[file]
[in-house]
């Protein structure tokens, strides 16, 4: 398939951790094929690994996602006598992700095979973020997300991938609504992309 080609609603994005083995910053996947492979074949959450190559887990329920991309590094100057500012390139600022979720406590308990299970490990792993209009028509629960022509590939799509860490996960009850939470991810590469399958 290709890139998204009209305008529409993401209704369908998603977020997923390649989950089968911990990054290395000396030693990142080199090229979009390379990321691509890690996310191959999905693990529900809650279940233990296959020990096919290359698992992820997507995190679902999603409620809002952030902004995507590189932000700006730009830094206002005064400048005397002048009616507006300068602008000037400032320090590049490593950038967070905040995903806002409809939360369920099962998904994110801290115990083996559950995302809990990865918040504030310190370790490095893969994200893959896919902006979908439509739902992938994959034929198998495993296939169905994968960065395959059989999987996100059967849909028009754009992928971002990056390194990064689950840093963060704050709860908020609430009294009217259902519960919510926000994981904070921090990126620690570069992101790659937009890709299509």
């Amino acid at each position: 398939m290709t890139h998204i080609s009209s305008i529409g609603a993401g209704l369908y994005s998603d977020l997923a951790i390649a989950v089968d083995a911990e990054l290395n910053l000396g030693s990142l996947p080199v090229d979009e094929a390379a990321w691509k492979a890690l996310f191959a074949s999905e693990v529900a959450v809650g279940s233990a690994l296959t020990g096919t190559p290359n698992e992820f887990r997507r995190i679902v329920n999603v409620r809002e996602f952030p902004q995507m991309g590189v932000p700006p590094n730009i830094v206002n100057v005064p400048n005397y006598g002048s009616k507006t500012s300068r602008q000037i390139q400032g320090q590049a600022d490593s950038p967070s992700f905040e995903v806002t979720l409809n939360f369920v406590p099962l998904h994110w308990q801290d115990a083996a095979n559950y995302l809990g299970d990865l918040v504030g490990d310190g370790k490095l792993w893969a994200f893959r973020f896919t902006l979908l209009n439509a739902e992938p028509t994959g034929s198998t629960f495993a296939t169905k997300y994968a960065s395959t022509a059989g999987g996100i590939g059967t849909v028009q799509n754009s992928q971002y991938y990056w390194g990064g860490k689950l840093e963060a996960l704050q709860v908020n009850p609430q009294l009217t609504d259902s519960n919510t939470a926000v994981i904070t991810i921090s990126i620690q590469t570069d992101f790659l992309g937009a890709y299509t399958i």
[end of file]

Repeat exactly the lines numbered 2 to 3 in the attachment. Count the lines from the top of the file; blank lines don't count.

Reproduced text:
């Protein structure tokens, strides 16, 4: 398939951790094929690994996602006598992700095979973020997300991938609504992309 080609609603994005083995910053996947492979074949959450190559887990329920991309590094100057500012390139600022979720406590308990299970490990792993209009028509629960022509590939799509860490996960009850939470991810590469399958 290709890139998204009209305008529409993401209704369908998603977020997923390649989950089968911990990054290395000396030693990142080199090229979009390379990321691509890690996310191959999905693990529900809650279940233990296959020990096919290359698992992820997507995190679902999603409620809002952030902004995507590189932000700006730009830094206002005064400048005397002048009616507006300068602008000037400032320090590049490593950038967070905040995903806002409809939360369920099962998904994110801290115990083996559950995302809990990865918040504030310190370790490095893969994200893959896919902006979908439509739902992938994959034929198998495993296939169905994968960065395959059989999987996100059967849909028009754009992928971002990056390194990064689950840093963060704050709860908020609430009294009217259902519960919510926000994981904070921090990126620690570069992101790659937009890709299509």
């Amino acid at each position: 398939m290709t890139h998204i080609s009209s305008i529409g609603a993401g209704l369908y994005s998603d977020l997923a951790i390649a989950v089968d083995a911990e990054l290395n910053l000396g030693s990142l996947p080199v090229d979009e094929a390379a990321w691509k492979a890690l996310f191959a074949s999905e693990v529900a959450v809650g279940s233990a690994l296959t020990g096919t190559p290359n698992e992820f887990r997507r995190i679902v329920n999603v409620r809002e996602f952030p902004q995507m991309g590189v932000p700006p590094n730009i830094v206002n100057v005064p400048n005397y006598g002048s009616k507006t500012s300068r602008q000037i390139q400032g320090q590049a600022d490593s950038p967070s992700f905040e995903v806002t979720l409809n939360f369920v406590p099962l998904h994110w308990q801290d115990a083996a095979n559950y995302l809990g299970d990865l918040v504030g490990d310190g370790k490095l792993w893969a994200f893959r973020f896919t902006l979908l209009n439509a739902e992938p028509t994959g034929s198998t629960f495993a296939t169905k997300y994968a960065s395959t022509a059989g999987g996100i590939g059967t849909v028009q799509n754009s992928q971002y991938y990056w390194g990064g860490k689950l840093e963060a996960l704050q709860v908020n009850p609430q009294l009217t609504d259902s519960n919510t939470a926000v994981i904070t991810i921090s990126i620690q590469t570069d992101f790659l992309g937009a890709y299509t399958i």